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This statement (see title) has been painted on signs, stickers, and even spoken out loud to describe the obvious, that there is a building of / creation of / or just fixing of structure.  Well, in my environment it is spoken of to describe a persons ability to learn or to master said movement or skill(s).  Many athletes who started working out in their adult ages (post 21 y/o) have a restricted movement pattern seen in the ability of the body to move without limitations.

With limited ranges of motion, and or strength and stability it makes the athlete frustrated which in turn makes learning a skill /skills more difficult.  Thus the orange ‘men at work’ sign pops in my minds eye.  Sometimes it’s ‘watch your step’ that pops up more often due to the mental inability for some athletes to concentrate while upset/frustrated.

When watching from the safety of my position, more than 6 feet away I can cue a little easier knowing that the object(s) will not be crashing down on me any time soon.  It also makes for a better vantage point to cue correctly without going hands on.  However, when frustration sets in it is time to intervene and have the athlete just stop moving or injury can occur.  Watching out for those signs may be a great idea prior to starting the class in the first place with emphasis on explaning what the goal of the workout/skill will be for the day.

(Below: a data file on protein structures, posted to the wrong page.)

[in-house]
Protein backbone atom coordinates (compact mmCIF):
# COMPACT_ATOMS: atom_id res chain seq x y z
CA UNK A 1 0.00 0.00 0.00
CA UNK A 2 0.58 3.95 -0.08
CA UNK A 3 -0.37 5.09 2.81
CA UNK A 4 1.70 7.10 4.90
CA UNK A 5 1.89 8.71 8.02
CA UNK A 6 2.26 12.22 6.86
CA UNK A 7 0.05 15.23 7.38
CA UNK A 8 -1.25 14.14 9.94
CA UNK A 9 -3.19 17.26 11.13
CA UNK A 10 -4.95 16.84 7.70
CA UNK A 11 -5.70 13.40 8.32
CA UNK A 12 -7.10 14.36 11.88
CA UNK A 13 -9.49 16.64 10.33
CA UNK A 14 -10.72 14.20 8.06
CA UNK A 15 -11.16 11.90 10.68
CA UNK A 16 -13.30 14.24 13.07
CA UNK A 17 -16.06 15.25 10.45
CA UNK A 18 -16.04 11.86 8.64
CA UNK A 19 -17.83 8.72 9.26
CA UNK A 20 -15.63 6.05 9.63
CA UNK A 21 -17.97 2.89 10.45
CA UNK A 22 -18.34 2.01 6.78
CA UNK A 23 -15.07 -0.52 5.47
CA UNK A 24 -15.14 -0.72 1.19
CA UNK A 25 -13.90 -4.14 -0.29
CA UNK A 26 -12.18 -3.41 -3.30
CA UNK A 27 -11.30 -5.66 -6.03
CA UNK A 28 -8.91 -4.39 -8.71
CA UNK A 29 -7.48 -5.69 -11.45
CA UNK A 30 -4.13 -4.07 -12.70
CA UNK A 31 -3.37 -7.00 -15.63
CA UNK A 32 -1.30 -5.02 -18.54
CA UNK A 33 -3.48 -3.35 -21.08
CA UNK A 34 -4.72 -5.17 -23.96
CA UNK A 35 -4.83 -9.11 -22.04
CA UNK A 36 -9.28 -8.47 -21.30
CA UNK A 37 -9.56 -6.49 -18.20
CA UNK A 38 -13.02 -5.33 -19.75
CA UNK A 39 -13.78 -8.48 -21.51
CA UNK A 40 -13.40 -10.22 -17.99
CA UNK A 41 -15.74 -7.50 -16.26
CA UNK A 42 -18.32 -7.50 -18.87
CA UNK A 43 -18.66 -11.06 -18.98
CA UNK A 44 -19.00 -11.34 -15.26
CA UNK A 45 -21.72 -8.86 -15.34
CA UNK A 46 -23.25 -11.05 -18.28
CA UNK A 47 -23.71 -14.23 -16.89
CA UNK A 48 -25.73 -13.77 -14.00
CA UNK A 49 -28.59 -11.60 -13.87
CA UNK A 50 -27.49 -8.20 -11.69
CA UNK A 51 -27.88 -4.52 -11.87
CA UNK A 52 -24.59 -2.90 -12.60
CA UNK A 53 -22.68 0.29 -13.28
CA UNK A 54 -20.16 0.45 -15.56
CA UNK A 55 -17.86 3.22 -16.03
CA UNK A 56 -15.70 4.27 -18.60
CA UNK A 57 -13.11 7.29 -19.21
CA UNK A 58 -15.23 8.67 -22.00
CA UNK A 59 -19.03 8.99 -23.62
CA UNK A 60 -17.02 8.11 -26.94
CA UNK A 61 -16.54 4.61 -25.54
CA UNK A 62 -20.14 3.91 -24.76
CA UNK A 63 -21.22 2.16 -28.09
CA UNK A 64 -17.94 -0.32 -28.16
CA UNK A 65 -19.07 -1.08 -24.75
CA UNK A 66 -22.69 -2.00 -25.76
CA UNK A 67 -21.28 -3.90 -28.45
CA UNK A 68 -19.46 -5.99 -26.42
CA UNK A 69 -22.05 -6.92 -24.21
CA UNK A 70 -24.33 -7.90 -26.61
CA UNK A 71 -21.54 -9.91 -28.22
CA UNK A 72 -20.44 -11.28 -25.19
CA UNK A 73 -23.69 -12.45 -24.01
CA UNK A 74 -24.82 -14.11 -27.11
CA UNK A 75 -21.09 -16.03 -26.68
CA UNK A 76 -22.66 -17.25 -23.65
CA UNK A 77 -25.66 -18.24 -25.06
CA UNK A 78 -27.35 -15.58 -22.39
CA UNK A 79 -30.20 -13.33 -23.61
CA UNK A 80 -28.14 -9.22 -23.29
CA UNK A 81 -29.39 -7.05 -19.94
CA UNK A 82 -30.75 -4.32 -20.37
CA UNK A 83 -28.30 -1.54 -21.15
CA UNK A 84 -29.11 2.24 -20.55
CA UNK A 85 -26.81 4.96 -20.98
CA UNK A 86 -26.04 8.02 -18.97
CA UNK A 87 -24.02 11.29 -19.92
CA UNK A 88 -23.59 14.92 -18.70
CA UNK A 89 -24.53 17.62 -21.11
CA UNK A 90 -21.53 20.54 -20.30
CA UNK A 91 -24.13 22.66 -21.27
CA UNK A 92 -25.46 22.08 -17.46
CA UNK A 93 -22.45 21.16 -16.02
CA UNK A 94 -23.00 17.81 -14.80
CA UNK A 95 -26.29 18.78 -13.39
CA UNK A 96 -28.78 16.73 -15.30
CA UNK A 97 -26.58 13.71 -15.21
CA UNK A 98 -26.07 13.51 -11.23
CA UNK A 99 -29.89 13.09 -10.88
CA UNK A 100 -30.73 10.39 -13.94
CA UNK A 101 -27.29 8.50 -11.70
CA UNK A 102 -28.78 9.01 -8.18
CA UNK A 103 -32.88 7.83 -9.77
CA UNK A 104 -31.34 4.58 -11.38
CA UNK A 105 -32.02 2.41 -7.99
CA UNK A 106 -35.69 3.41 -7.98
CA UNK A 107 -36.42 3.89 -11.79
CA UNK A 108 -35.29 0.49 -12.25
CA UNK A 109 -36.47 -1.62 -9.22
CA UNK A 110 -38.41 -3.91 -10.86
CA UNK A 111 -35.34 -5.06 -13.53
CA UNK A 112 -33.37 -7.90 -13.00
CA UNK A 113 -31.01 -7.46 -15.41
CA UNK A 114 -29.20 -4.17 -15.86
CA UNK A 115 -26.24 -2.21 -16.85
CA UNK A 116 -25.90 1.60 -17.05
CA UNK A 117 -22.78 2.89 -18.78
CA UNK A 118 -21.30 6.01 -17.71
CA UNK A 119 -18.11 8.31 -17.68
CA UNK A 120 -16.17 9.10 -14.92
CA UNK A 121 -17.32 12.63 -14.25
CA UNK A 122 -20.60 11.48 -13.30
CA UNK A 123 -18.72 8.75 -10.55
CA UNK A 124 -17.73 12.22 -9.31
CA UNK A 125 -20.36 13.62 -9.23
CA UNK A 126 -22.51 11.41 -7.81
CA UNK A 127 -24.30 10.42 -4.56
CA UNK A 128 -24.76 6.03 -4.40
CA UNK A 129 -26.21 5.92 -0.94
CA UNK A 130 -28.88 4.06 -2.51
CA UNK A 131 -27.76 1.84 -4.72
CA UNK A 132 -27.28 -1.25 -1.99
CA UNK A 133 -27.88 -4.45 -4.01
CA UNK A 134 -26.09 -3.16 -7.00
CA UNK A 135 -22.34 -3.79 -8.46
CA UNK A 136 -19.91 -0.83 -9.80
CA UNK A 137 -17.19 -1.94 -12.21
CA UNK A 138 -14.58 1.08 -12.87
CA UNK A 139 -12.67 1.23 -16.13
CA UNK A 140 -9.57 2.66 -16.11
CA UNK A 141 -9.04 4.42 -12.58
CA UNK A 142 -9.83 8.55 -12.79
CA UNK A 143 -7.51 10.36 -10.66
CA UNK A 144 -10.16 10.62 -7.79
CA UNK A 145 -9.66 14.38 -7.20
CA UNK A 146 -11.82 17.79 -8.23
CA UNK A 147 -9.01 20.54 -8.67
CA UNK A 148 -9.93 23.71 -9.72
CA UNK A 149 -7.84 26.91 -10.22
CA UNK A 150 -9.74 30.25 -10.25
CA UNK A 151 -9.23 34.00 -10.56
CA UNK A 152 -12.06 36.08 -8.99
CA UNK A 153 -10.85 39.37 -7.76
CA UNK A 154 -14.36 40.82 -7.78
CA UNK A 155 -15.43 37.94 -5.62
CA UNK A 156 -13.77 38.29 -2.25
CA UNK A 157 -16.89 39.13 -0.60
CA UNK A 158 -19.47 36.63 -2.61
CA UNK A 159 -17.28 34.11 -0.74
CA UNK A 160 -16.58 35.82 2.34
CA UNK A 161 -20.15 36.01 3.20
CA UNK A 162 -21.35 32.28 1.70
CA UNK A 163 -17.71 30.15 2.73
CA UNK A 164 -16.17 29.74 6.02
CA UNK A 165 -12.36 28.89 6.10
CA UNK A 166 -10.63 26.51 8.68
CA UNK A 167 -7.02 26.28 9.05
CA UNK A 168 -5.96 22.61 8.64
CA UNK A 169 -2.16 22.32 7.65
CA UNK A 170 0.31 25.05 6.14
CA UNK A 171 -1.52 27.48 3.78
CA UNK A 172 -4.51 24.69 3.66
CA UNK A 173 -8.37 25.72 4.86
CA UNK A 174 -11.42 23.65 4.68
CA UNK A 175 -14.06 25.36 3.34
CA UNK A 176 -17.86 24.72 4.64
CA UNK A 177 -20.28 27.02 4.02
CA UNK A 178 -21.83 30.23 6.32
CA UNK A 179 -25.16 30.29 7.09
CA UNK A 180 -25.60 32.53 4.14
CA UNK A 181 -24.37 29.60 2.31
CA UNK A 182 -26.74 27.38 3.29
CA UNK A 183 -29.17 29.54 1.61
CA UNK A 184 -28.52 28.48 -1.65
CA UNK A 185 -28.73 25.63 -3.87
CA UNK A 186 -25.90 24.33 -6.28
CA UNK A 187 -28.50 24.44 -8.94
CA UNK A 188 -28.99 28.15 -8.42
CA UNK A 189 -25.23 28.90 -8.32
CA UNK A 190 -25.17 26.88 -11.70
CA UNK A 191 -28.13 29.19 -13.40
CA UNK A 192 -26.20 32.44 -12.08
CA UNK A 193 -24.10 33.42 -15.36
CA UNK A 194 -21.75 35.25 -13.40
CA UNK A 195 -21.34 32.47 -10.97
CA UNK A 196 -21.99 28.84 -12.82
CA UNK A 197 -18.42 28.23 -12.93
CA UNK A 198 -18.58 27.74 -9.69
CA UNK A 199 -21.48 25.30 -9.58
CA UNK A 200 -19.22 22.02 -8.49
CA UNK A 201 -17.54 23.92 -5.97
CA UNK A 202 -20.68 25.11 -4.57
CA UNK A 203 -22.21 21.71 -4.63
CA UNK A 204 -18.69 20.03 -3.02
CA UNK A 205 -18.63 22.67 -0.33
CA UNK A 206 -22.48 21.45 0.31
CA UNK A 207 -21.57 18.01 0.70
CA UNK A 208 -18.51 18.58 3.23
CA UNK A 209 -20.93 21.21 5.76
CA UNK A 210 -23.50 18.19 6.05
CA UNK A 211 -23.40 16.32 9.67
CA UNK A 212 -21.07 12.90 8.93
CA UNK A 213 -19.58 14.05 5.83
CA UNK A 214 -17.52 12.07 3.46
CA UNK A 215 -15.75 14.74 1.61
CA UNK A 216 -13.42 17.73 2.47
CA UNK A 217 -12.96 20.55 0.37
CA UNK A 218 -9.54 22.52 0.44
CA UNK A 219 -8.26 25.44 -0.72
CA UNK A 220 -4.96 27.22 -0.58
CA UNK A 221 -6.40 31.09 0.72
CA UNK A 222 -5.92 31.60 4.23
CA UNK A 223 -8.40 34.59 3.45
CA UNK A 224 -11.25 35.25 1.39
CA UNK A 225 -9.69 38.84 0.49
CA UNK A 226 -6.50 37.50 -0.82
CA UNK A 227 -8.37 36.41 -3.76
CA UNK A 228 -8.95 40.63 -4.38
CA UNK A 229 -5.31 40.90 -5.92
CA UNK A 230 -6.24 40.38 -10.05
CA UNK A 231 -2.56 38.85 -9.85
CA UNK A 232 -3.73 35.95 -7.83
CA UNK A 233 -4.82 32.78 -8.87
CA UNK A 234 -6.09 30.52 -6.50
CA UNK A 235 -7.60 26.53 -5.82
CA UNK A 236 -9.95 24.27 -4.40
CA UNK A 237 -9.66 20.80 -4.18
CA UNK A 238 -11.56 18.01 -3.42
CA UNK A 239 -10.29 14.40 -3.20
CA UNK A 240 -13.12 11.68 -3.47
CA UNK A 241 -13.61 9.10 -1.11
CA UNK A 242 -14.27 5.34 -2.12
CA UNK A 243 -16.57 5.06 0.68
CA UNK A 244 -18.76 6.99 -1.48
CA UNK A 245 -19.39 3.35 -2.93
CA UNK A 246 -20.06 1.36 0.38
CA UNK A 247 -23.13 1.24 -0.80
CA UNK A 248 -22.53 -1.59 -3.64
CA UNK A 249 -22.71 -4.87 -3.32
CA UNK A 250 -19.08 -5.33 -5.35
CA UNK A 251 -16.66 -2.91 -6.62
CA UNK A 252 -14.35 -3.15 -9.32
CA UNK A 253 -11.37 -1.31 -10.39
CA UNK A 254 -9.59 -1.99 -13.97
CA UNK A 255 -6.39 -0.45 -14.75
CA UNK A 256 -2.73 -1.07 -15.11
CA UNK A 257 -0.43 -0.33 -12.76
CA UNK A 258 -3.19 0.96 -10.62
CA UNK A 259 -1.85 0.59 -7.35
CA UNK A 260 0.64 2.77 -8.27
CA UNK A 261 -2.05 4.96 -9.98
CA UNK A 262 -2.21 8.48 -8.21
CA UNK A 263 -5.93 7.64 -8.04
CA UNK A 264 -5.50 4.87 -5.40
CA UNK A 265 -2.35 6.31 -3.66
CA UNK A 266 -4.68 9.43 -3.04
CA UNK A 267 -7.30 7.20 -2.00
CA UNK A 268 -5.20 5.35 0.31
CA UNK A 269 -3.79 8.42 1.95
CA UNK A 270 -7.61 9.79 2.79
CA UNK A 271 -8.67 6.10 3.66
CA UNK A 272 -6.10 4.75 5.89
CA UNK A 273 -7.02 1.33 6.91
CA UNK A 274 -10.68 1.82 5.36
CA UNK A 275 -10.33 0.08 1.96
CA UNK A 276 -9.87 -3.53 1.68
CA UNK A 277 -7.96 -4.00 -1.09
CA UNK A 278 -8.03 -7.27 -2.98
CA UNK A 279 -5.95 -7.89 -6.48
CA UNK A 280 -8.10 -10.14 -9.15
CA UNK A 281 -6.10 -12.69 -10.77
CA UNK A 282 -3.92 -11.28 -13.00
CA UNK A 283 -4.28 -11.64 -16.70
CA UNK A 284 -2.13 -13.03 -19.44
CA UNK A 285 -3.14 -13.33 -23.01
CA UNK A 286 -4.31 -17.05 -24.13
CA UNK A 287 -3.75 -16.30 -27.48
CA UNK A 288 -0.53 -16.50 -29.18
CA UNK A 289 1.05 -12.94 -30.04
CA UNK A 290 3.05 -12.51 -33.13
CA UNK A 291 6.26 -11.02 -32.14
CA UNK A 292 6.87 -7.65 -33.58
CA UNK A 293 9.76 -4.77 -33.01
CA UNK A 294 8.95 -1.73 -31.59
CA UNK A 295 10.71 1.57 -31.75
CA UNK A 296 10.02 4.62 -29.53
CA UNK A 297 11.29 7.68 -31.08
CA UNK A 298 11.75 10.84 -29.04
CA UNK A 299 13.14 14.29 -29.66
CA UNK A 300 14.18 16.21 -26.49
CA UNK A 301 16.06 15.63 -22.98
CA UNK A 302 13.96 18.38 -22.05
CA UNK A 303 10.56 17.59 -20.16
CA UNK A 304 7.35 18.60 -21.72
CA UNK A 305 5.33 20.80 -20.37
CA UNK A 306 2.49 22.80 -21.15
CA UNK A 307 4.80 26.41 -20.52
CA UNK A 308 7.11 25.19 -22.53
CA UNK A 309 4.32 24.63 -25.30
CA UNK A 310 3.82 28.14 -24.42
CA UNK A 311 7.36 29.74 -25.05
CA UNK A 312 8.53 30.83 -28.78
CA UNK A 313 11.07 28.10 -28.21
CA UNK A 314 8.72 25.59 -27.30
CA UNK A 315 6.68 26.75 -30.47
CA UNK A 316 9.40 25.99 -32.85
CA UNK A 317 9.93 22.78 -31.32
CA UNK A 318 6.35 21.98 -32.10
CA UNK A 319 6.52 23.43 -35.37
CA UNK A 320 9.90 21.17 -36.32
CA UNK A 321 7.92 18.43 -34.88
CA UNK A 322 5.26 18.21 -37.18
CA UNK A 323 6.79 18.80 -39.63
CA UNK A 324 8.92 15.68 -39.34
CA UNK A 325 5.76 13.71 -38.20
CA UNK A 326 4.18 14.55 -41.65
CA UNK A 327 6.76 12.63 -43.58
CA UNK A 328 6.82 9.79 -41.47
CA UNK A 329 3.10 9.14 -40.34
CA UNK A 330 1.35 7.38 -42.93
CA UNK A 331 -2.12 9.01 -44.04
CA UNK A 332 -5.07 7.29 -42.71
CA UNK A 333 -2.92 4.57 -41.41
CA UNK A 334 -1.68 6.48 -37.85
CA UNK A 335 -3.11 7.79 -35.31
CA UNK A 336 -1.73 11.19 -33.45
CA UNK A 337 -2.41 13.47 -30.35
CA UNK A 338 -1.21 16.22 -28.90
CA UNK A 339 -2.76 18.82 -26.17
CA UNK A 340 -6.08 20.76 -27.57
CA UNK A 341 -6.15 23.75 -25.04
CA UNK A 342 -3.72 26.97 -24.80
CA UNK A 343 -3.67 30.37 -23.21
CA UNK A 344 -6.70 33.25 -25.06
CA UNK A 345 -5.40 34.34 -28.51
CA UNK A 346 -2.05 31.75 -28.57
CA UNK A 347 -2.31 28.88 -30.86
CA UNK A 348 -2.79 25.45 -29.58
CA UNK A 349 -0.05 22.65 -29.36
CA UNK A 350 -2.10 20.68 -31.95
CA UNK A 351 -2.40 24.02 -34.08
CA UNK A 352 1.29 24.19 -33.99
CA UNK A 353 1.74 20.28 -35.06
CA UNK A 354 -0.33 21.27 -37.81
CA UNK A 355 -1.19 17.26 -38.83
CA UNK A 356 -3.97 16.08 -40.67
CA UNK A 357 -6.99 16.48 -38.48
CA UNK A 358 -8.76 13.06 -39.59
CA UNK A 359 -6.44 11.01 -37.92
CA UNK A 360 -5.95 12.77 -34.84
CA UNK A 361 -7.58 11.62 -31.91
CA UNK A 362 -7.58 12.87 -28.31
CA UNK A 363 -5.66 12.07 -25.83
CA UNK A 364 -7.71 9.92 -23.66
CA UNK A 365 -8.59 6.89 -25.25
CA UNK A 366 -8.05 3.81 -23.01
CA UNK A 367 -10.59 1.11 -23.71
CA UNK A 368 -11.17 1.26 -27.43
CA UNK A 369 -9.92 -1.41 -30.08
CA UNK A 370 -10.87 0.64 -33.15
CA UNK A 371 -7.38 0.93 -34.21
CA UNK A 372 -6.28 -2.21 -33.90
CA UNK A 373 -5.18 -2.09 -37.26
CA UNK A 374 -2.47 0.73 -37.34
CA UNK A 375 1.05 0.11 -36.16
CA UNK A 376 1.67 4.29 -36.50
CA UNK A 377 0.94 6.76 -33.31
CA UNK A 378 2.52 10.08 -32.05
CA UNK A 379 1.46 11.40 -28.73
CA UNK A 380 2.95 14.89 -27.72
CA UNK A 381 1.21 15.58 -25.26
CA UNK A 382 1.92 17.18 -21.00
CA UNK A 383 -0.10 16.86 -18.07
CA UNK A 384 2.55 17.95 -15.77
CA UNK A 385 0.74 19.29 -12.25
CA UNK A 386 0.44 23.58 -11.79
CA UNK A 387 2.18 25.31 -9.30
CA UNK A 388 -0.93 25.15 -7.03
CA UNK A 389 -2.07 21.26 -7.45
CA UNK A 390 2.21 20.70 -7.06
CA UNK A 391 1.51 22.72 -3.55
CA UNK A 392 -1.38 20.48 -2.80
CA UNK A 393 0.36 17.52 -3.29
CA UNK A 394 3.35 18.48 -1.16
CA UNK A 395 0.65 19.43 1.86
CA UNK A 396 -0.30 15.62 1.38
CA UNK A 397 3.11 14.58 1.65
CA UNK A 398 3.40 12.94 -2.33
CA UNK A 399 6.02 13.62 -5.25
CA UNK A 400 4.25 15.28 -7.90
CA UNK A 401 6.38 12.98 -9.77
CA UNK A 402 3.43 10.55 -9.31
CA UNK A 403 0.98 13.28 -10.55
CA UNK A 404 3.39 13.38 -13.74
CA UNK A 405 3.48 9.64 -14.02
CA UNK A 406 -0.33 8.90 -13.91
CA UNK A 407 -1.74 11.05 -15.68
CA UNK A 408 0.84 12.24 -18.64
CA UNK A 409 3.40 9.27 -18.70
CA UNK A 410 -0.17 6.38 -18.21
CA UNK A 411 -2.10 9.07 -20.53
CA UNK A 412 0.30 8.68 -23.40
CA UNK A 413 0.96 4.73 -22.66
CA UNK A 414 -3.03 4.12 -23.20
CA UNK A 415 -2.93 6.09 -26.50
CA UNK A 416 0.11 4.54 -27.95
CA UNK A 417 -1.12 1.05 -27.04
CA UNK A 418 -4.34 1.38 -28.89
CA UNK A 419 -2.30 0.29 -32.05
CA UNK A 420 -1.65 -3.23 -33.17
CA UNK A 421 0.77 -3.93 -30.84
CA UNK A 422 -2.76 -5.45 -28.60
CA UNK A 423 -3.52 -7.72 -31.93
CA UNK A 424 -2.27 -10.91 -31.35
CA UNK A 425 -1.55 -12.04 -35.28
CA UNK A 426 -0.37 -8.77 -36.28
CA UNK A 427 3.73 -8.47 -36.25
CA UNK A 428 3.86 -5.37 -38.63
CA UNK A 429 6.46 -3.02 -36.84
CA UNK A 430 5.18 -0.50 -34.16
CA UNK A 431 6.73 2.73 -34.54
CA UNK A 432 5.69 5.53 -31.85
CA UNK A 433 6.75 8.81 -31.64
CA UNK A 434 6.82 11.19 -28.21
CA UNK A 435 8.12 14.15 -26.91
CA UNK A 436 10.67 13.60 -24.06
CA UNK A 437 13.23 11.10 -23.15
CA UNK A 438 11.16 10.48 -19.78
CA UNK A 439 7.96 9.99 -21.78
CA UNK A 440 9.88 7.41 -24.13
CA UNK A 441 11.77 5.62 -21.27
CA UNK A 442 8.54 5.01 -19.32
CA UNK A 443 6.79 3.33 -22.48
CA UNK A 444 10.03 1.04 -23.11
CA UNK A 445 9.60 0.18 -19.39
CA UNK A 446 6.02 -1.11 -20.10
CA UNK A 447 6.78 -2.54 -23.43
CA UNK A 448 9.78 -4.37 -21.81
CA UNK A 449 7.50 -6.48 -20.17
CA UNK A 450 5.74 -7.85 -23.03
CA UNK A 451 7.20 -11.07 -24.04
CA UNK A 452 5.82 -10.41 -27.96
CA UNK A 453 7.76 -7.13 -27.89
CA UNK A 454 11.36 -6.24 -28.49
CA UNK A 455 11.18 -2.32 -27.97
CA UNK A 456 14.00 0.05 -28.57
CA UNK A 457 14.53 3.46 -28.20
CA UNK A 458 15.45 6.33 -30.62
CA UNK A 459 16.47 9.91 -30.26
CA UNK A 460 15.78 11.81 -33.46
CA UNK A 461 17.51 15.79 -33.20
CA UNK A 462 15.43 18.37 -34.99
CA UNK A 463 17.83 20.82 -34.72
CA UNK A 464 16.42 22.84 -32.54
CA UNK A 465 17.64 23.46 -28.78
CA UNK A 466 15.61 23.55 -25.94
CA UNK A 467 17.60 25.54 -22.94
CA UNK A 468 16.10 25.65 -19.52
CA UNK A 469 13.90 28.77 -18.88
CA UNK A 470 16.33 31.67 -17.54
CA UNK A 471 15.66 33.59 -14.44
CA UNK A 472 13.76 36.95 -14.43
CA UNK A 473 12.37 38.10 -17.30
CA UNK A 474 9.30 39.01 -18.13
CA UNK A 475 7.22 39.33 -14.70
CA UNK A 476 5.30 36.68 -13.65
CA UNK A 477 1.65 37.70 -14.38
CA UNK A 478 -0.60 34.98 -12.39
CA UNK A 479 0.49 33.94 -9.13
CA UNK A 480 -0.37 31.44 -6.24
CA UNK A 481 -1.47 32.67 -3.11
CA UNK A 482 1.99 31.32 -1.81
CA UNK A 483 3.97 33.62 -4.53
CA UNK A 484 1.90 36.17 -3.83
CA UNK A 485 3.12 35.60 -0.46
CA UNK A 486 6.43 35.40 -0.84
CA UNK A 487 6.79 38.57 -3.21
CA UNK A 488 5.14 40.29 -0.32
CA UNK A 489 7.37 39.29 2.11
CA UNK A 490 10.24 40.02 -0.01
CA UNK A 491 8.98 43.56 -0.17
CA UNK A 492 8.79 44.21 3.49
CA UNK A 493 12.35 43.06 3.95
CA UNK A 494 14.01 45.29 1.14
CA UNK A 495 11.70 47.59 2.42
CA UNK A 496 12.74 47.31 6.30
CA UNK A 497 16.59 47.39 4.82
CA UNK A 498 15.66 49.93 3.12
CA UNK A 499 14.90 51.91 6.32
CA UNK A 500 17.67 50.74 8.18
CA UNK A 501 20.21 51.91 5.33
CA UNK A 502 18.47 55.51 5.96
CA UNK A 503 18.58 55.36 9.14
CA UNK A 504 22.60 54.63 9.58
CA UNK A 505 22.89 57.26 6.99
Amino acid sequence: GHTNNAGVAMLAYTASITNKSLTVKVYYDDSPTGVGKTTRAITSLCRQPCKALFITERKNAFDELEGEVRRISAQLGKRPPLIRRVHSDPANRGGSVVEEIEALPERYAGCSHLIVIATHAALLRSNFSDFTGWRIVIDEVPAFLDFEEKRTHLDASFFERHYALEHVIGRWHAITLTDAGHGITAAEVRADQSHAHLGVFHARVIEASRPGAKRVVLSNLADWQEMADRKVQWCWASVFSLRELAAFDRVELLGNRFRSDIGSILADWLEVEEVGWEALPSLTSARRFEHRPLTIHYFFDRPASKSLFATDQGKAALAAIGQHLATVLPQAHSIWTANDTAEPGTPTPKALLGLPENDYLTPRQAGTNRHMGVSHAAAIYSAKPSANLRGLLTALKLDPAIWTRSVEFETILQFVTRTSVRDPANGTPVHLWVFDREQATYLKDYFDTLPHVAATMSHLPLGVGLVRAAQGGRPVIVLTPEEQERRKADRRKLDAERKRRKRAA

Many an athlete will adhere to the modification(s) provided and progress effectively and safely while others will not swallow their pride/ego to accept the proper stimulus for the learning to occur.  Speaking with that athlete makes a world of difference without shaming them in the process.  There should be no time, NO TIME where a coach has to Shame an athlete for anything.  Correction and cueing are performed on the spot.  At times you must ask them with grace to stop so as to avoid injury, but to shame them in public or private is not called for.

Work in progress goes both ways in the realm that I live in.  I am sure that you share the same idea(s) also.  Provide quality instruction, and be gracious to your athletes.  They are still learning, and are more than eager to get better for they see results when the correct method of movement is taught, not yelled at for messing up on movement or belittled while learning.